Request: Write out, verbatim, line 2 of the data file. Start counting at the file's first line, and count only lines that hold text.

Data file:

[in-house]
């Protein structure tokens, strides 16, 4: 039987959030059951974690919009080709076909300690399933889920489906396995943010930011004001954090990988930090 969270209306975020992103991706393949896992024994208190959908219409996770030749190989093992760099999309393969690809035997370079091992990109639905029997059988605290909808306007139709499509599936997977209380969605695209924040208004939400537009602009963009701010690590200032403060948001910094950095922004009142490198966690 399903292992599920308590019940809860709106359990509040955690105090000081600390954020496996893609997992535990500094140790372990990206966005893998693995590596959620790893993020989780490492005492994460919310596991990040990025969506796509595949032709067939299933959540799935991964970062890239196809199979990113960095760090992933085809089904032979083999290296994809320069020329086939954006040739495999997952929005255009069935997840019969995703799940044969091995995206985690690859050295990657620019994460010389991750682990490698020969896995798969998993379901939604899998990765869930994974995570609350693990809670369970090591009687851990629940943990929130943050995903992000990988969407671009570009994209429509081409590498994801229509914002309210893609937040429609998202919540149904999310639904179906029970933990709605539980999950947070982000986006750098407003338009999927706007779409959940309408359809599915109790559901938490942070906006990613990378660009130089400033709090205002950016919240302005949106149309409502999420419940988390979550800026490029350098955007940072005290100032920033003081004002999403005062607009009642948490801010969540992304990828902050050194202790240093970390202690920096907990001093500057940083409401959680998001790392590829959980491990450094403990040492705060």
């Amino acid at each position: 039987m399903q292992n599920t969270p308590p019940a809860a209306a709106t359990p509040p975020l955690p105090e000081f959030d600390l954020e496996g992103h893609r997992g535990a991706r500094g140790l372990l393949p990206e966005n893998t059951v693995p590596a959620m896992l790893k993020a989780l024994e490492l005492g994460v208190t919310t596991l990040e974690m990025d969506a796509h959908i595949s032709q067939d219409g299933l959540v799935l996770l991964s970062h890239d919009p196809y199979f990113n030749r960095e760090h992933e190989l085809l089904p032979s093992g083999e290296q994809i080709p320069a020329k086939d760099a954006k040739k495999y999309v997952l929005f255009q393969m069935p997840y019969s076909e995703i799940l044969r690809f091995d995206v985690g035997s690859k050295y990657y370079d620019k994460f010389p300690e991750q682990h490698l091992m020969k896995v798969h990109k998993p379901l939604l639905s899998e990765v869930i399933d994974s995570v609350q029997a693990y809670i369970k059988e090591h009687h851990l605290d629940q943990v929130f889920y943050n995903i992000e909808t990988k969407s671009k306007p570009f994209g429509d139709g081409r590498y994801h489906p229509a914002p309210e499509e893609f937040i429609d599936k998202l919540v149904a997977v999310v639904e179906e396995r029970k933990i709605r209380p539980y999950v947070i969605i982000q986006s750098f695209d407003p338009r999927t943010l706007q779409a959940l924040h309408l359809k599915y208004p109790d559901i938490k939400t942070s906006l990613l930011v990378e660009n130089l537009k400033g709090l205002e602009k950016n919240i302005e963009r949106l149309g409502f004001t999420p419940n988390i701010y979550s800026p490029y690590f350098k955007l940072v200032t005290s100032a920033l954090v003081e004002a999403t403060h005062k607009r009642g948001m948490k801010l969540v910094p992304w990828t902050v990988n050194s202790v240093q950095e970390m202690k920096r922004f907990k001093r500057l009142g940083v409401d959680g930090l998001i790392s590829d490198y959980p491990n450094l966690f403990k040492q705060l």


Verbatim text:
């Protein structure tokens, strides 16, 4: 039987959030059951974690919009080709076909300690399933889920489906396995943010930011004001954090990988930090 969270209306975020992103991706393949896992024994208190959908219409996770030749190989093992760099999309393969690809035997370079091992990109639905029997059988605290909808306007139709499509599936997977209380969605695209924040208004939400537009602009963009701010690590200032403060948001910094950095922004009142490198966690 399903292992599920308590019940809860709106359990509040955690105090000081600390954020496996893609997992535990500094140790372990990206966005893998693995590596959620790893993020989780490492005492994460919310596991990040990025969506796509595949032709067939299933959540799935991964970062890239196809199979990113960095760090992933085809089904032979083999290296994809320069020329086939954006040739495999997952929005255009069935997840019969995703799940044969091995995206985690690859050295990657620019994460010389991750682990490698020969896995798969998993379901939604899998990765869930994974995570609350693990809670369970090591009687851990629940943990929130943050995903992000990988969407671009570009994209429509081409590498994801229509914002309210893609937040429609998202919540149904999310639904179906029970933990709605539980999950947070982000986006750098407003338009999927706007779409959940309408359809599915109790559901938490942070906006990613990378660009130089400033709090205002950016919240302005949106149309409502999420419940988390979550800026490029350098955007940072005290100032920033003081004002999403005062607009009642948490801010969540992304990828902050050194202790240093970390202690920096907990001093500057940083409401959680998001790392590829959980491990450094403990040492705060």